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Saturday, November 3 • 4:00pm - 5:30pm
8.B. Affective Mediums

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PANEL. Affective Mediums

“Performing Intimacy and Exile: Surrealist Practice in the Work of Joseph Cornell and Yayoi Kusama”
Felicity Gee
University of Exeter

Japanese artist Yayoi Kusama lived in New York between the years of 1957-1975, becoming more famous in America than in her native Japan. She met the shy and reclusive Joseph Cornell at his home, Utopia Parkway, Nyack, in 1962, and the two remained in correspondence, and sometimes collaboration, until his death in 1972. Seemingly unlikely partners, the pair nevertheless had much in common: from their peripheral and direct engagement with surrealism and surrealists, to their acute psychological and social difficulties, and an alternatively micro/macro artistic practice. This paper will discuss what I call the exilic état d’attente that brings these artists together Both Kusama and Cornell travel to escape their homes – actually and virtually – through the imaginary, and performative. Their ‘outsider/insider’ status is paramount to a wider understanding of transnational surrealism during this period. While Cornell was famously inspired by the collage work of Max Ernst, and exhibited in a number of the early Surrealist exhibitions in New York, Dawn Ades argues that he was not creating ‘in the wake of […] the development of the object within the Surrealist movement, but ‘simultaneously’. For her part, Kusama bridges Eastern and Western painting of the twentieth century, pushing against the boundaries of Nihonga and collapsing the distinction between body and universe, mind and world in a hallucinatory, female, surrealistic dynamism. The affective collaboration between these two artists, and their relationship to surrealism (and each other) has been little explored in scholarly work, a lacuna that this paper seeks to address.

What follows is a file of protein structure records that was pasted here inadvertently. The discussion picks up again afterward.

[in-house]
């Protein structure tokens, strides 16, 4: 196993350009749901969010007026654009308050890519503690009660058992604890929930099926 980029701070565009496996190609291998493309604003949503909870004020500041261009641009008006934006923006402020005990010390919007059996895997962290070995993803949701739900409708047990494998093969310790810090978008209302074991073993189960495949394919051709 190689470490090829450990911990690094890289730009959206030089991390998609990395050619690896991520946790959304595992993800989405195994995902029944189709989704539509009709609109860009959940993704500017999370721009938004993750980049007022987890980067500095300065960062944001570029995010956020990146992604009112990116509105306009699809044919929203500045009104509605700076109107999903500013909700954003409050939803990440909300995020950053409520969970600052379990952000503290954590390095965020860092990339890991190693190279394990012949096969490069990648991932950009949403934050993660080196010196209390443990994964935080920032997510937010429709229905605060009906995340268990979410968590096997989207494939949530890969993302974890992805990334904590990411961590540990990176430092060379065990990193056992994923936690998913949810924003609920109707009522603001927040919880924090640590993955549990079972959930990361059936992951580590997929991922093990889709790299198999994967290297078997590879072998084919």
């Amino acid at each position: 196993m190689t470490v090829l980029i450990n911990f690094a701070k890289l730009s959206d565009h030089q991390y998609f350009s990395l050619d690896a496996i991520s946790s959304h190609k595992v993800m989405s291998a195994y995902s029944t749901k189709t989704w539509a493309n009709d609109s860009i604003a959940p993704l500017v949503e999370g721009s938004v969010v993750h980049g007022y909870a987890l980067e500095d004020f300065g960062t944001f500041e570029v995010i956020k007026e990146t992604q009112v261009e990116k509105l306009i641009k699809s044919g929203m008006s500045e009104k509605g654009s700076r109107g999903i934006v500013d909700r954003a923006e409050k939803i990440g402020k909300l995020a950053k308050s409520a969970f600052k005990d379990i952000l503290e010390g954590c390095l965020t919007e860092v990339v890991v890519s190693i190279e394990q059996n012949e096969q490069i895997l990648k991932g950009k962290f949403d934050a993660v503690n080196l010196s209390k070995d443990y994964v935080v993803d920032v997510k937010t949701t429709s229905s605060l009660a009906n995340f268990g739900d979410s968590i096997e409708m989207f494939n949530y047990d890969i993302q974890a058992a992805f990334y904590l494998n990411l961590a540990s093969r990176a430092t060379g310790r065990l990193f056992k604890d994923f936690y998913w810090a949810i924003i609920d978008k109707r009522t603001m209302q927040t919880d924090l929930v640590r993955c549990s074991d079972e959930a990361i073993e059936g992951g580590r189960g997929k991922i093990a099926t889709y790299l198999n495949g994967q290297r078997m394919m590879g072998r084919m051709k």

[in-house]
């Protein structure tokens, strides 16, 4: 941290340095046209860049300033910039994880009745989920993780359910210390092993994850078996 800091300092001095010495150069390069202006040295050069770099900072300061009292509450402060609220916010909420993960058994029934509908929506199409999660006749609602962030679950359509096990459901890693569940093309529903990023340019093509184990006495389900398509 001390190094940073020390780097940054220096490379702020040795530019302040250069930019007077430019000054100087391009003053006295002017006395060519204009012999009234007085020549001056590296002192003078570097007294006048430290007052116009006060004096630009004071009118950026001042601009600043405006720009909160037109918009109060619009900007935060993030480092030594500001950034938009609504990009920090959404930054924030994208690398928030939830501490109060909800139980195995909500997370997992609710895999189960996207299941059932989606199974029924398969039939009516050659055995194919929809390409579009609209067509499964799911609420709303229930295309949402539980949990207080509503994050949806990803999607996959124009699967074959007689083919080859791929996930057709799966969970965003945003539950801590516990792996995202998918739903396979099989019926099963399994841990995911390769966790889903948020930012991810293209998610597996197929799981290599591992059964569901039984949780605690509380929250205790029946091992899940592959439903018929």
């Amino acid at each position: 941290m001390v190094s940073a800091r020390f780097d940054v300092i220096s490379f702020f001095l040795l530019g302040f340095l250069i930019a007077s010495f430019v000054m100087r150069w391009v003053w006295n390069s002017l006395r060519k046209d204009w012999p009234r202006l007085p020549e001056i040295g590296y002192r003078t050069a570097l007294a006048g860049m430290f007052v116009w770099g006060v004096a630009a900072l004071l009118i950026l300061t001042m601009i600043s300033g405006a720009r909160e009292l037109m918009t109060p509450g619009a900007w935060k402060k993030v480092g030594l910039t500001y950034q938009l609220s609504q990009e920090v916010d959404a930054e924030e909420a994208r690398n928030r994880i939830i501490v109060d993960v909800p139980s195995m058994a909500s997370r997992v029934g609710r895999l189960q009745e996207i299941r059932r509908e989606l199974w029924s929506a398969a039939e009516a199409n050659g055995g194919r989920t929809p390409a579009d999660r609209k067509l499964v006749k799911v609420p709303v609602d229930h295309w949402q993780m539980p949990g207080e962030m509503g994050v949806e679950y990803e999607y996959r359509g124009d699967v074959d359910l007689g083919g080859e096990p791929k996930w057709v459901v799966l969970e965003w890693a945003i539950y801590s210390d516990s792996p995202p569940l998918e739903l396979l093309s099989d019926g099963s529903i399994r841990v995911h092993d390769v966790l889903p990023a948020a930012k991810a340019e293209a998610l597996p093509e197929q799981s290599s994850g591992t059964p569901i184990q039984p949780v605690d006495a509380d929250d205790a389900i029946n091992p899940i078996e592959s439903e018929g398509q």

“La Boxe contre l’ombre: Claude Cahun at Ringside”
Austin Hancock
Princeton University

Over the past thirty years, a resurgence of interest in the photography and writing of Claude Cahun has transported this once forgotten surrealist from a position of self-imposed exile on the island of Jersey to the fore of queer and feminist theory alike. Indeed, operating both literally and figuratively on the outskirts of France and of the central Surrealist group in Paris, part of the appeal of Cahun’s work is no doubt her unequivocal and oftentimes confrontational reclamation of her own marginalized position. This confrontational stance is on full display in a series of Cahun’s most famous photographs in which she dons a pair of boxing shorts and sneers into the camera, the words “DON’T KISS ME I AM IN TRAINING” written across her chest, and, taking these portraits as a point of departure, my presentation traces Cahun’s appropriation of this pugilistic persona through her writing and back to an oft-forgotten short story from her youth entitled “Boxe.” Through a close analysis of this text, we discover how, by stepping into the exclusively virile space of the boxing ring, Cahun manages to subvert the macho rules which define the sport and score a knock-out blow for the marginalized in the very arena where paternal order reigns supreme. Moreover, this entry into the ring then invites comparisons to Cahun’s later participation in the surrealist group which, while it did not share the misogynist logic of the boxing ring, was nonetheless a predominantly male circle.

avatar for Felicity Gee

Felicity Gee

University of Exeter

Austin Hancock

Princeton University

avatar for Jonathan Wallis

Jonathan Wallis

Associate Professor of Art History and Curatorial Studies, Moore College of Art & Design

Saturday November 3, 2018 4:00pm - 5:30pm EDT
Room B. Hildreth-Mirza Hall: Humanities Lab (lower level)